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Swansea 0-2 Newcastle United: Swans Come Undone Against Toon Army

papiss demba cisse1 600x364 Swansea 0 2 Newcastle United: Swans Come Undone Against Toon Army

Oh Swansea, my Swansea. Well, they’re not my team, though they have been adopted as the favored squad of most Premier League neutrals. Silky smooth, yet flamboyantly frustrating, the Swans pass the ball around the park, only for it to be intercepted when Nathan Dyer entangles himself with six yards of the goal.

Nobody can deny that Brendan Rodgers’ side can play. Mini-Barcelona, as they are now known, have done well in replacing last year’s beloved Blackpool, then dubbed mini-Arsenal. In a rare Friday fixture, the promoted team — looking to become the first since West Ham in 2006 to finish in the top half of the table — welcomed the black and white stripes of Tyneside.

Listed as a 4-3-3, Pardew had his side press into a 4-2-4, early on, by pushing Cabaye up front alongside Cisse, Ben Arfa, and Ba. The Magpies front four shuttled in and out, pressuring both Steven Caulker and Ashley Williams who spent the majority of the game knocking the ball back and forth. Newcastle’s tactic worked with just five minutes gone, when a swift move between Gutierrez and Cabaye occurred. The latter slotted a delicious through ball to the in-form Papiss Demba Cisse, who can, “score when he wants.” The man from Senegal has taken compatriot Demba Ba’s spot as the team’s lead striker, since his transfer to the club in January. Then, Newcastle went silent — at least for the next 64 minutes.

The game’s flow saw the aforementioned Ba drop into the left of midfield, while Ben Arfa did likewise on the far right, thus Newcastle bunkered down into a 4-4-2. Swansea showed their virtuous patience as they systemically pushed into the half of their opposition. This was in large part due to Luke Moore’s hold-up play, as himself, Joe Allen, and Wayne Routledge took turns getting open for their two centre-backs. Angel Rangel took his usual spot on the right flank’s touchline. However, while he got paint on his boots, Dyer was dropping back to receive the ball. Nathan was bright in the final third, as his stunning foot skills allowed him to get into the box several times, though he lacked a final touch. His teammates followed his lead throughout the match, as that important final ball alluded them.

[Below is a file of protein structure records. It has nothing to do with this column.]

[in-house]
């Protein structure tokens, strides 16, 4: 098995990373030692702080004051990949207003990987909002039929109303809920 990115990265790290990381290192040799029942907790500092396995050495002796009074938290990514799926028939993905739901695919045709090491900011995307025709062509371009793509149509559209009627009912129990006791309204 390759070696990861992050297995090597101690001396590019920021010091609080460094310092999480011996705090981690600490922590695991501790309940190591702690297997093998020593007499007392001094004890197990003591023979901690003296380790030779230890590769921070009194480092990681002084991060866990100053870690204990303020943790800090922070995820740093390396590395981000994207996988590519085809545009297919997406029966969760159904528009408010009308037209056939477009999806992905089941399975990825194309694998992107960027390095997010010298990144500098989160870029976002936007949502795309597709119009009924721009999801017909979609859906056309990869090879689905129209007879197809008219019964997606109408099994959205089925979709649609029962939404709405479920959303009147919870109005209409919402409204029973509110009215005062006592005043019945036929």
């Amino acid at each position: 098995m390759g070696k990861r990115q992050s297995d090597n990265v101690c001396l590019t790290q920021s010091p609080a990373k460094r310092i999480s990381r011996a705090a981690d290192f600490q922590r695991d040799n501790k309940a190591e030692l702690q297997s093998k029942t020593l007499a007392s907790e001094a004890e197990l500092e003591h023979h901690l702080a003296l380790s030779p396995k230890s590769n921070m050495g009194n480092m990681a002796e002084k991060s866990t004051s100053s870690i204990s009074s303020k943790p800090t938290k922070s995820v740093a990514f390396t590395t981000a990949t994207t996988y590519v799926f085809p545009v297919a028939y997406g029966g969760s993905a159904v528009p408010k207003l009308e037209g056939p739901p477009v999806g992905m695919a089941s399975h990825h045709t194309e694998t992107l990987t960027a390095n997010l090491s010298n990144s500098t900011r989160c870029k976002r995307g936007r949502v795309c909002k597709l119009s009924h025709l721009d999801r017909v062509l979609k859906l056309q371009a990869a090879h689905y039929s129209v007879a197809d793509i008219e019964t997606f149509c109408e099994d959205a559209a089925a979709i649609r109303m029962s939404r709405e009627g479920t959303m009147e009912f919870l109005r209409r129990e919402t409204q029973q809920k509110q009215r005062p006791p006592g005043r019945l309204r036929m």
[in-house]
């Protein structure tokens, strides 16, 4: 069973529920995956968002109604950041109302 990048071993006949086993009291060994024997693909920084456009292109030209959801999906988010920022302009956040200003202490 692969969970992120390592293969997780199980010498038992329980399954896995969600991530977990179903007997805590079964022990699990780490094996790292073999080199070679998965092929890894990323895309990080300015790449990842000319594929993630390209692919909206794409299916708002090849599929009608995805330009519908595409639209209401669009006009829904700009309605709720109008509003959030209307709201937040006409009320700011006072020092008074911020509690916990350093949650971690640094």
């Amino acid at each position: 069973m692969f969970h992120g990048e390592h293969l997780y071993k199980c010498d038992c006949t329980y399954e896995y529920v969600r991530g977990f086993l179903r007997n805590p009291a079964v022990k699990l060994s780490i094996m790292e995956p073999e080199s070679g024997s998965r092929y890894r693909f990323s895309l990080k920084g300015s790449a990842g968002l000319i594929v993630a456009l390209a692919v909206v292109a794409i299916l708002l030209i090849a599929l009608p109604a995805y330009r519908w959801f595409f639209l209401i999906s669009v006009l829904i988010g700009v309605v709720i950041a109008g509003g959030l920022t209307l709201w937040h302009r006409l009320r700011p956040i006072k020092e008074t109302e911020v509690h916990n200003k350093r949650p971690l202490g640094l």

On the edge of the 18 yard box, Swansea wanted to play quick one-touch passes, to complement their intricate style of play, but knocking the ball about in small areas was nearly impossible for them. Much credit to the Newcastle back four of Santon, Williamson, Perch, and Simpson, who kept on the backs of Swansea’s attackers, denying them the space to induce that little bit of magic necessary to draw level, before the two outfits broke for halftime.

Ryan Taylor checked in for Tiote (hamstring) to keep a ball-winning midfielder on the pitch for the Magpies. Newcastle’s shifty formation seemed out of place as Gutierrez, Cabaye, and Ba were all in strange positions to compare with past outings. Jonas was the highly-intelligent wing-back, Ba the classic striker, and Cabaye in the middle partnering with Tiote, granted his recent return to the first team. Today, it was Cabaye at forward, Ba on the left, and Gutierrez in the middle. Nevertheless, Pardew’s strategy worked. His men put in an industrious shift chasing the ball for 77% of the match. Gutierrez and Taylor must have killed a couple bottles of 5 Hour Energy, as they admirably stayed alert all afternoon. Here, the similarities with the Catalan come into play. Forget the possession stat, Swansea, out passed their counterparts 4 to 1. The first Welsh side to enter the Barclays Premier League completed 835 balls to one another, to the famous black and white’s pathetic 181. There is a reason why Swansea are still “mini,” and that one reason is due to their troubles in the finishing department. That is what separates them from Barcelona, who live and breathe on playing in tight spaces before using a fatal run which leads to a goal.